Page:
I thought it may be appropriate to dedicate this month’s Yoga piece to Women and how we can introduce Yoga into our lives. Yoga is such a huge field of deep and subtle experience and study, but it may be worth thinking about aspects of yoga that are particularly important to us, Women.
We inhabit our feminine bodies in a sexist culture in a polluted and violent world; we are often exiled from a sense of our own beauty, caught up as we are in the hamster’s wheel of trying to keep pace with the ever-evolving world around us and the demands that it places upon us in addition to those we place on ourselves.
Societal pressures make us inherently strong, of course, but that strength is often a by-product of grappling with stress and tension. In the practice of yoga, there is a chance to find a gentler strength within ourselves, to help us live with grace in the flow of our dynamic lives.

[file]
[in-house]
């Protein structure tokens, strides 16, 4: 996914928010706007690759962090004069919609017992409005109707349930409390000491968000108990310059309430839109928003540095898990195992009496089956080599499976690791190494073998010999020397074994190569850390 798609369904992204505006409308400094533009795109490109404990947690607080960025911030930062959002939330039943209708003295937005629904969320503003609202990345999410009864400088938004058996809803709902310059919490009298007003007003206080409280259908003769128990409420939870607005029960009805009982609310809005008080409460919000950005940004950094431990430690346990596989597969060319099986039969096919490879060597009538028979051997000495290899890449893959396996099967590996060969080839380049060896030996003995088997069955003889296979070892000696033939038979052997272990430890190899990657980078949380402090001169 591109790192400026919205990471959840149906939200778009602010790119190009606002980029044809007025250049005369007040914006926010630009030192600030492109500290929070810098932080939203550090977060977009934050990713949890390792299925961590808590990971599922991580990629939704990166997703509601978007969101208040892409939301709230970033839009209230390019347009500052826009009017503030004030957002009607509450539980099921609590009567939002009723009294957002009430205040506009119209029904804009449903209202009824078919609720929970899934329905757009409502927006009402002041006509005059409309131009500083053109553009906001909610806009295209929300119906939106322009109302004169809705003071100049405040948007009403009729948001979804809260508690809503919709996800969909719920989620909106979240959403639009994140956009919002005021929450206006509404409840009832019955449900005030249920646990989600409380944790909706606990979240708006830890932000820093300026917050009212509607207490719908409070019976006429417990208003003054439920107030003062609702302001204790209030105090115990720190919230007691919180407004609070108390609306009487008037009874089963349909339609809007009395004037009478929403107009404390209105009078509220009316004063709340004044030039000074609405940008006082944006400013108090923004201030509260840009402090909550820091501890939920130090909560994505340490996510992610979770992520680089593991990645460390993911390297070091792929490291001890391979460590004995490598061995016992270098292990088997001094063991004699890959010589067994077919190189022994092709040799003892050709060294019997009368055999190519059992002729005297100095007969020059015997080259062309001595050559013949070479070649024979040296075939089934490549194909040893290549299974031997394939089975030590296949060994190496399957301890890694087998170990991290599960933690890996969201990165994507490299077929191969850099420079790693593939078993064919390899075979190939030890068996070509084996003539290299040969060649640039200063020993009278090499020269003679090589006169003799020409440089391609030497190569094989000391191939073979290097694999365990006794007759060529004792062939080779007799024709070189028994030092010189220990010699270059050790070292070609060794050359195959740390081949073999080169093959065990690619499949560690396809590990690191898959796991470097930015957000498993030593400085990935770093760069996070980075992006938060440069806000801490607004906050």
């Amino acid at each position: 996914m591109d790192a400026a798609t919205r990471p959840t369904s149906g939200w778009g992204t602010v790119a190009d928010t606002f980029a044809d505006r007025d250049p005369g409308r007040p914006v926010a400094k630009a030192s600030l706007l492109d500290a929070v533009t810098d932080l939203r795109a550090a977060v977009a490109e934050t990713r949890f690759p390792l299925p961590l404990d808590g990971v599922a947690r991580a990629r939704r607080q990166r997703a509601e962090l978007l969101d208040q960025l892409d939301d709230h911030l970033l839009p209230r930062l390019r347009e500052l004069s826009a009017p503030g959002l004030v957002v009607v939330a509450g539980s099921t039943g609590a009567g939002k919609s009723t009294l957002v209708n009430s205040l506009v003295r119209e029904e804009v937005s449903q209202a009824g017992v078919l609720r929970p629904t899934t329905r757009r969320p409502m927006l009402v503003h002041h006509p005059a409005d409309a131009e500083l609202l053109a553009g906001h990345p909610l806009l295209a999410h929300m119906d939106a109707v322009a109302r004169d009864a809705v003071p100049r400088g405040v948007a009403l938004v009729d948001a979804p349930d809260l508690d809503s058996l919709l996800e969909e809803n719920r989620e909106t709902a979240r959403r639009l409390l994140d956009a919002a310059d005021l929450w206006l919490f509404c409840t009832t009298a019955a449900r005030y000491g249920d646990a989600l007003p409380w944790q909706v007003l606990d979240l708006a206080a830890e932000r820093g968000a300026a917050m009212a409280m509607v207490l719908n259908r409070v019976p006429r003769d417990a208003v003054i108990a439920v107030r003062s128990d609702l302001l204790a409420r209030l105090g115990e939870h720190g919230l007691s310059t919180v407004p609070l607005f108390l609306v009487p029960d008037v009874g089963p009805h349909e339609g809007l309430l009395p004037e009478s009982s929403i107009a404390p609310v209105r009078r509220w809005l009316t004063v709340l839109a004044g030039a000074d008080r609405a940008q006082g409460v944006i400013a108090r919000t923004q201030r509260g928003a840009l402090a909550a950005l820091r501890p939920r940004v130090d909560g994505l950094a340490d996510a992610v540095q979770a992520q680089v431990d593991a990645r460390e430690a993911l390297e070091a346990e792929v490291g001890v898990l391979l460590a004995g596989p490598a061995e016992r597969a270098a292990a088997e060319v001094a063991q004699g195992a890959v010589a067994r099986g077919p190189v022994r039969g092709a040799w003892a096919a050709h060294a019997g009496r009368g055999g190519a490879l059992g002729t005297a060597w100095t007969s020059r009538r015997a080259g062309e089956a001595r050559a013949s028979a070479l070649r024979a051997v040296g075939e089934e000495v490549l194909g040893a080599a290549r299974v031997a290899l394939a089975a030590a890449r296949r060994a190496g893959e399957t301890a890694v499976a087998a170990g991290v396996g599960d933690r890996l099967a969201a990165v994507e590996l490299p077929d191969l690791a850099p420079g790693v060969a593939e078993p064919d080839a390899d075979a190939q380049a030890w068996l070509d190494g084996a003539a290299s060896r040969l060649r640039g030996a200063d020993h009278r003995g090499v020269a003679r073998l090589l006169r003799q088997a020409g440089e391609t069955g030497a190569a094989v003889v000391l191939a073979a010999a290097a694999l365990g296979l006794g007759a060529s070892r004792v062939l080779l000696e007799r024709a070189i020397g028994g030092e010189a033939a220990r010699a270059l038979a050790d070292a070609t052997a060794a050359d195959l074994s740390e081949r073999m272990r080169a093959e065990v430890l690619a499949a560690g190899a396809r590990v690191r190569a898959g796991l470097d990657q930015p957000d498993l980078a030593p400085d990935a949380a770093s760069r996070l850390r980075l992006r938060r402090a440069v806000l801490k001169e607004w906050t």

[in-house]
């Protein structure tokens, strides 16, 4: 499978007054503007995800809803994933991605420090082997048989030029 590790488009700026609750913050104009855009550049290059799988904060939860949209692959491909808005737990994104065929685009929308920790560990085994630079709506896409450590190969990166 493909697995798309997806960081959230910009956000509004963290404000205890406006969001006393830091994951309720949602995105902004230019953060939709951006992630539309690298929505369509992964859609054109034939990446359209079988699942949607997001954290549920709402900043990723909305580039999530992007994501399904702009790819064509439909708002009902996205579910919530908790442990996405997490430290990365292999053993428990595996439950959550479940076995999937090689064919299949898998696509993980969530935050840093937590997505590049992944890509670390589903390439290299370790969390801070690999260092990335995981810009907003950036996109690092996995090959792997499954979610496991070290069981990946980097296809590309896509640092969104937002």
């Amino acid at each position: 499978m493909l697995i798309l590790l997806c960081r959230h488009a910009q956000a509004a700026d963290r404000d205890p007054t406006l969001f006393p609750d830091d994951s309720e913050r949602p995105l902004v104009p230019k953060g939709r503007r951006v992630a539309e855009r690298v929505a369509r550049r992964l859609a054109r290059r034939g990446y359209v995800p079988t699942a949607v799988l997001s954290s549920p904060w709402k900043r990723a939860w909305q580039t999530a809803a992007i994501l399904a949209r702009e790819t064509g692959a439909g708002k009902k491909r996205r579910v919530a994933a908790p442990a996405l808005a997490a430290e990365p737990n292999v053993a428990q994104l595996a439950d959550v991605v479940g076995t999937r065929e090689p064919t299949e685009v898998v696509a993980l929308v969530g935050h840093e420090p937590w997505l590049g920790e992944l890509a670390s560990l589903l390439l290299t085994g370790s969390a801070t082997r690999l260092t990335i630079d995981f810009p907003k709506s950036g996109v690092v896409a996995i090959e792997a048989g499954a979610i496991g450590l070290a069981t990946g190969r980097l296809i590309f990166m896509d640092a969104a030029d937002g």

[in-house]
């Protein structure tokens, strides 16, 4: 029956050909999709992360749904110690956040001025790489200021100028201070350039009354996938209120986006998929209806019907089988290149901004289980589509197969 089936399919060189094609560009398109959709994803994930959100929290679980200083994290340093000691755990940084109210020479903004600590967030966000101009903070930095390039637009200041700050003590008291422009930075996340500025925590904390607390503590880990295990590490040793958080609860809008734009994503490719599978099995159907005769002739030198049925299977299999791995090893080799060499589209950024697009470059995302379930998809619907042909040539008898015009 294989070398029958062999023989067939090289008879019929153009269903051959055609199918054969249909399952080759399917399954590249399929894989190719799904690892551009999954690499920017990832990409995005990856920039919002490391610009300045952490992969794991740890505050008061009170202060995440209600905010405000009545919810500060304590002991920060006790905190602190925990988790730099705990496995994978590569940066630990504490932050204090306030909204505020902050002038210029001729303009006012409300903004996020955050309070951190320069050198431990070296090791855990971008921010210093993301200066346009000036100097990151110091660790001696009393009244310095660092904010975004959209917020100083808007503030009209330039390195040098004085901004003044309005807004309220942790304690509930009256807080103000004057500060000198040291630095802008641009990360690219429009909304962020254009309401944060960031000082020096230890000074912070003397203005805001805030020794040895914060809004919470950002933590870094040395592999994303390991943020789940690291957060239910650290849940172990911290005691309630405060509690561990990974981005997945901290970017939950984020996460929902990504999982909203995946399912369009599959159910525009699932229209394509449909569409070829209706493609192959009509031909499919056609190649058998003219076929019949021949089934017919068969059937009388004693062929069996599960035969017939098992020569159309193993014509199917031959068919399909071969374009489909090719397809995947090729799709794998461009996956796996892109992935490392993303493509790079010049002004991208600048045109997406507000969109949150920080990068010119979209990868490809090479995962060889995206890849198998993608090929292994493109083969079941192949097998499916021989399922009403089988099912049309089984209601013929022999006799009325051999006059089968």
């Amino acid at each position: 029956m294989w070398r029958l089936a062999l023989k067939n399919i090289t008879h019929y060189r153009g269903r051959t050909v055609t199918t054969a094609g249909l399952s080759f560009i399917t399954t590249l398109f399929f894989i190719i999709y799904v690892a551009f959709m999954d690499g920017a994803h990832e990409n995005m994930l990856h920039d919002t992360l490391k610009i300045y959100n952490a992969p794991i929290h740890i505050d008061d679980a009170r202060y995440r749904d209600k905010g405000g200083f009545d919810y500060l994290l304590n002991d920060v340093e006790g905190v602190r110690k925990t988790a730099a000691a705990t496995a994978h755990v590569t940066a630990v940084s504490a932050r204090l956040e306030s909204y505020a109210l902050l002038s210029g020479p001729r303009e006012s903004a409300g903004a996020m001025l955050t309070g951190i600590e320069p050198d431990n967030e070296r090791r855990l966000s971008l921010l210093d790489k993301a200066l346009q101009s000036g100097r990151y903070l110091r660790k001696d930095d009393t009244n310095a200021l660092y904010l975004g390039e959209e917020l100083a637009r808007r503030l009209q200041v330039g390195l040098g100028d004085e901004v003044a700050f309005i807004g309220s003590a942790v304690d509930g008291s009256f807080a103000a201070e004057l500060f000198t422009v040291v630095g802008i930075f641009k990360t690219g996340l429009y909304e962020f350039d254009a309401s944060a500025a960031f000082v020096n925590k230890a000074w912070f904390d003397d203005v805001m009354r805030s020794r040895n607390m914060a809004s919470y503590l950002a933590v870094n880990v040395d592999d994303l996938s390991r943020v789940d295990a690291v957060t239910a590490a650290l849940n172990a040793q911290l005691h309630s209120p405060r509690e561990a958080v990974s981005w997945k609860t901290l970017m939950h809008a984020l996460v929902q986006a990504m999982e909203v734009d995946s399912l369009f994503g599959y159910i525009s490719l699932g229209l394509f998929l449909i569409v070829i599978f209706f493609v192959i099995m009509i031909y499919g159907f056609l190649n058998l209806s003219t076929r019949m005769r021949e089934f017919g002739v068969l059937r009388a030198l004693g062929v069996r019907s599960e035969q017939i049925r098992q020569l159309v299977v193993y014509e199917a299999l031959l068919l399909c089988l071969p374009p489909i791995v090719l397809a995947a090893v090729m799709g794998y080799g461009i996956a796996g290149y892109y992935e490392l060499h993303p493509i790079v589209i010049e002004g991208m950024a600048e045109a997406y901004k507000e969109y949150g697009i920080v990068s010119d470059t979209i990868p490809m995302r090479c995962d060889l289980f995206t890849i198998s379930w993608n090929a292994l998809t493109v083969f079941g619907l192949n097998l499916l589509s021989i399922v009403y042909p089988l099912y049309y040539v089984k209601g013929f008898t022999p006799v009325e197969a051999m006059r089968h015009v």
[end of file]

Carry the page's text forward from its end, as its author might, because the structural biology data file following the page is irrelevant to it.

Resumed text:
I was never athletic as a child or as a young woman; never adept at dance or games or gymnastics. The thought of ‘competing’ in any field gave me the chills. Yoga, though, put me at ease. My teachers always emphasized the non-competitive aspect of yoga, making it clear that the crux of yoga was to be fully present within yourself; to be your own bench-mark. Just that thought was enough to make me comfortable in my own body and to allow myself to get more supple, lighter and stronger. It put me in my Zen Zone… at complete peace with myself and accepting myself unconditionally. That is not to say that Yoga has made my body a constant or ideal shape or size. However, it has always been with me like my quiet companion, giving me strength, courage and self-acceptance. Yoga has truly enriched my life, no matter how full or empty of grace it felt at the time I retreated to the comfort of its company. That, though, is my experience … I cannot tell how it will be for each of you. For some, the daily practice of asanas and pranayamas touches into spiritual and emotional aspects that they never imagined existed within them; it can be cathartic for some and peace-inducing for others. You may discover in yourself, qualities that you never imagined existed within you; or you may experience change in size or dimensions of your body; or, again, you may experience nothing but a deep sense of peace and well-being. You will never know until you try.